The Gift of Frozen Apples

Now that we have your attention with Canadian cassis, let's continue with more booze, shall we?

While there are plenty of solid regional wines now gaining attention in Quebec, if you wish to drink something that’s very much in tune with the province’s geography, try iced apple cider.

It’s produced in a similar way to ice wine; the fruit is usually picked in January, when temperatures drop well below 0 °C.  The frozen apples are pressed, and the juice is left to cold ferment.

Alternatively, apples may be picked in the late fall, stored for several months, and then pressed.  Either way, the result is a bubbly, sweet apple cider with an alcohol content of no less than 7% and no greater than 13% (other regulations surrounding ice cider production can be found here).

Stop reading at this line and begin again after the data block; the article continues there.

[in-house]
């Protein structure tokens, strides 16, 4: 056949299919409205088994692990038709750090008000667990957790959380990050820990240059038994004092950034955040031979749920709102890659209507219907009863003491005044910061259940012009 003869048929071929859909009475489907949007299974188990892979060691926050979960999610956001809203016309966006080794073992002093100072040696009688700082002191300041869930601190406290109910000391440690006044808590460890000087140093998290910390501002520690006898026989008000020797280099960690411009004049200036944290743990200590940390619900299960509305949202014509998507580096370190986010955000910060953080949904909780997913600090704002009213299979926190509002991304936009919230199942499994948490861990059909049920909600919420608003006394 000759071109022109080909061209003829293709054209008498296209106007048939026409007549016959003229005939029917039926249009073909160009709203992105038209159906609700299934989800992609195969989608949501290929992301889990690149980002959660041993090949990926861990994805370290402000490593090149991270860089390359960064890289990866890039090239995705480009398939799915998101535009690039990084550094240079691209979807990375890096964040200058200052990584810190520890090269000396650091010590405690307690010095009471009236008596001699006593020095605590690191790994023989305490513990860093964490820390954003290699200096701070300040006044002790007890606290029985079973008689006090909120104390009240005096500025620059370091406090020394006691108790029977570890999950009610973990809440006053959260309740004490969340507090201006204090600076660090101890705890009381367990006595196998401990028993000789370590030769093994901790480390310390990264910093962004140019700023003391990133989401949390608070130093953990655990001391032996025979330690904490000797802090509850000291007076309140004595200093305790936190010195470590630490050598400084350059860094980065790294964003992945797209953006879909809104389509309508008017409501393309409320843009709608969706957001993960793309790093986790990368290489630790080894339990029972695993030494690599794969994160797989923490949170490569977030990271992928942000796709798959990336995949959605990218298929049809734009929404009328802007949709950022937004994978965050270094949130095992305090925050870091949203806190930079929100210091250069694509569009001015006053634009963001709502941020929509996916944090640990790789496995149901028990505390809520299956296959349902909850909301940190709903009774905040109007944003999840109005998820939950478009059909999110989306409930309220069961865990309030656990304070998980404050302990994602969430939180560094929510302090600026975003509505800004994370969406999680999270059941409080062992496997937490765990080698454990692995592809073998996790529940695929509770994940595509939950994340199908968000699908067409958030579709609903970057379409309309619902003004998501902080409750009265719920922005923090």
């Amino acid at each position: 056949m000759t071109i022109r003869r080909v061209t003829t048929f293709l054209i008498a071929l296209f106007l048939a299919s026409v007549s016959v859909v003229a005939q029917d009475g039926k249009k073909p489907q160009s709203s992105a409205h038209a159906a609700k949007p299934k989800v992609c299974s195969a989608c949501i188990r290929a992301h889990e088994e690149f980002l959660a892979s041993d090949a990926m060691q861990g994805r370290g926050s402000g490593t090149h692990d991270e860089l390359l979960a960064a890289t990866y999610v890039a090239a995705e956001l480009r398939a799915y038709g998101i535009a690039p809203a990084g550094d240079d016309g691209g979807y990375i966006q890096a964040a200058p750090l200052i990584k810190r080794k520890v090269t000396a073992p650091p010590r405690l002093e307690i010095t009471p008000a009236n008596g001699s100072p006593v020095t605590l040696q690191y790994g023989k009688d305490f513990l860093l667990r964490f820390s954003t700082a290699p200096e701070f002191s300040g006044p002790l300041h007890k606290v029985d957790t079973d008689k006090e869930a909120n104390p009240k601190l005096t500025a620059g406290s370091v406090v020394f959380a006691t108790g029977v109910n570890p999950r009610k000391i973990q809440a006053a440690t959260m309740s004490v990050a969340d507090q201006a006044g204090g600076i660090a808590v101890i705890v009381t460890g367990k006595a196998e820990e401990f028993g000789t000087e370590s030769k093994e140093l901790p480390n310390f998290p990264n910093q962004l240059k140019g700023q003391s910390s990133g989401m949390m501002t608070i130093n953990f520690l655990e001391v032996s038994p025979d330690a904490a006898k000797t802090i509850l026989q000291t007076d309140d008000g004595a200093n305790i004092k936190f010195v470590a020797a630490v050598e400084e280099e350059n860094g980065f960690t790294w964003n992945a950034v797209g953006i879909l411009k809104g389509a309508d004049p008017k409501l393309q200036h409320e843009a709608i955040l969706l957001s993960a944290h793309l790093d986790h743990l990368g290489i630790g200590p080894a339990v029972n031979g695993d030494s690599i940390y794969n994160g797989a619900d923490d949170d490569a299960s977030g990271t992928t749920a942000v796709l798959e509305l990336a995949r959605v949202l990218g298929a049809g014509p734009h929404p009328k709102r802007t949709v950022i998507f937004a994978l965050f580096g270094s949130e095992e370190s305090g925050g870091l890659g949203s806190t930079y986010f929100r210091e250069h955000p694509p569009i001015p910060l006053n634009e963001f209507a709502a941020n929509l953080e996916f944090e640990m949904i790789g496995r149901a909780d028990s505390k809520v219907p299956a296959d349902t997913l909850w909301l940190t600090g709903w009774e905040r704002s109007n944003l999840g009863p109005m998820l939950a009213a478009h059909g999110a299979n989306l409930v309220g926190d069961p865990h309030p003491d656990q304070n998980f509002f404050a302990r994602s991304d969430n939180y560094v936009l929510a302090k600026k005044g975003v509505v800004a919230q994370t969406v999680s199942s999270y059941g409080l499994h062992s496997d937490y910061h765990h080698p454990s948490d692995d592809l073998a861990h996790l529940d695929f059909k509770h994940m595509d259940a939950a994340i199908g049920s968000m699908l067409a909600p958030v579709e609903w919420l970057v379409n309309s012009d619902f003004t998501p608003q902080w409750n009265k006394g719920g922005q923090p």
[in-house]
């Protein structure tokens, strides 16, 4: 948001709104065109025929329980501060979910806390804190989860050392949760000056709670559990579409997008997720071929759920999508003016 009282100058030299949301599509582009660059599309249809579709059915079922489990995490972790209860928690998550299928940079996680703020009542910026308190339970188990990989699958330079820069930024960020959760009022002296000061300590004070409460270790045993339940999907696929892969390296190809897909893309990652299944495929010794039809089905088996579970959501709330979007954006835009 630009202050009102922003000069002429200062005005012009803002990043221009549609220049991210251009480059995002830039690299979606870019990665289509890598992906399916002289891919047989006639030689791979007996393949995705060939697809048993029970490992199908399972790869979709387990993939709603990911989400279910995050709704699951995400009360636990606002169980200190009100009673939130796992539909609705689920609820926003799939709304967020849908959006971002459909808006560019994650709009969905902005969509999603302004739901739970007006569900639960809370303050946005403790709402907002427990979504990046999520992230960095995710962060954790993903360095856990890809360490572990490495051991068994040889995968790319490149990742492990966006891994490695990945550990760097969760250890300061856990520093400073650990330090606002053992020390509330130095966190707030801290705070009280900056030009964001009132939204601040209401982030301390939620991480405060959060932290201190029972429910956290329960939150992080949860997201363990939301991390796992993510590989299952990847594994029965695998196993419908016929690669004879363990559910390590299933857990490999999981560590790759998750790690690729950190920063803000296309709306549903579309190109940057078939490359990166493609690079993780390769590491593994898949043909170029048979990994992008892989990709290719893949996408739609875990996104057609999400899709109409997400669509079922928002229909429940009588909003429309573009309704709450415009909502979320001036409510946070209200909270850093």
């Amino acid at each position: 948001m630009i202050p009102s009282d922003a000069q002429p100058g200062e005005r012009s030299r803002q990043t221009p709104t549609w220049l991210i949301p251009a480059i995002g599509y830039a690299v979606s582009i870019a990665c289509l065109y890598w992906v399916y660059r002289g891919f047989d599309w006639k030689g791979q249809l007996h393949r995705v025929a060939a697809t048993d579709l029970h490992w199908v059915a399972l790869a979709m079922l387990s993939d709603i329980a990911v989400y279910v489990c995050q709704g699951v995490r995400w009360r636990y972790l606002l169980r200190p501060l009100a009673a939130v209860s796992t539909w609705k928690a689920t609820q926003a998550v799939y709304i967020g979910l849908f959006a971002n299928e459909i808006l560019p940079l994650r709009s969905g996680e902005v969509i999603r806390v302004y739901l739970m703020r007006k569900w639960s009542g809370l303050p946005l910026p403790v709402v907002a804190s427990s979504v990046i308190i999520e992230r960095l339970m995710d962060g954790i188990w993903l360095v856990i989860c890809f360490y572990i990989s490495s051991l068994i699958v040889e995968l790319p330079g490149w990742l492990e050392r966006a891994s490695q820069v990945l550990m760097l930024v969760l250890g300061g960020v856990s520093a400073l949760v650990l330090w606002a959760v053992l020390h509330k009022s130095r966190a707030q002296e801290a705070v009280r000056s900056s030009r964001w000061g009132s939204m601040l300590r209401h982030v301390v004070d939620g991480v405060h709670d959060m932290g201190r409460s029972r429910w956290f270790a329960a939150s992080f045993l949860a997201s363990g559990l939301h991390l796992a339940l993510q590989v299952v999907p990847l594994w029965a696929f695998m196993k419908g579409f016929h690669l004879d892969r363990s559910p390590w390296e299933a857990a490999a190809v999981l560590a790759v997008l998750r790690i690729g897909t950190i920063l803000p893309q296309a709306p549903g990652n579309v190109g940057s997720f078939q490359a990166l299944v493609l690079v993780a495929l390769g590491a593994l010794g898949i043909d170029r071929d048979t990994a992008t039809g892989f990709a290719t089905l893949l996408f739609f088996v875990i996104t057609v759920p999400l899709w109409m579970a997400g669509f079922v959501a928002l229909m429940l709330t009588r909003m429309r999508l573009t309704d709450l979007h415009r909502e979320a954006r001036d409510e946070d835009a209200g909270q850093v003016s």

On one of our days in Quebec City we visited the old port market, which was packed with local blueberries, garlic, maple syrup, produce, cheese, and of course, all kinds of cider.   

We sampled several from Domaine De Lavoie, including one that had been aged in oak for over a year.  It tasted like honey and baked apples, the perfect after-dinner drink. 

The De Lavoie orchard has 4 hectares of pear trees, 20,000 apple trees, and 72 000 vines over 23 hectares of land. 

Justifiably, Canada has a reputation for being cold, so it seems only natural to take advantage of it when it comes to alcohol.  Explore Quebec’s wine regions if you have a chance, but be sure to include its orchards, too.  Few things, after all, can express the province’s terroir more aptly than its apples....


For this golden drink, Quebec's Coeur de Pirate's "Golden Baby":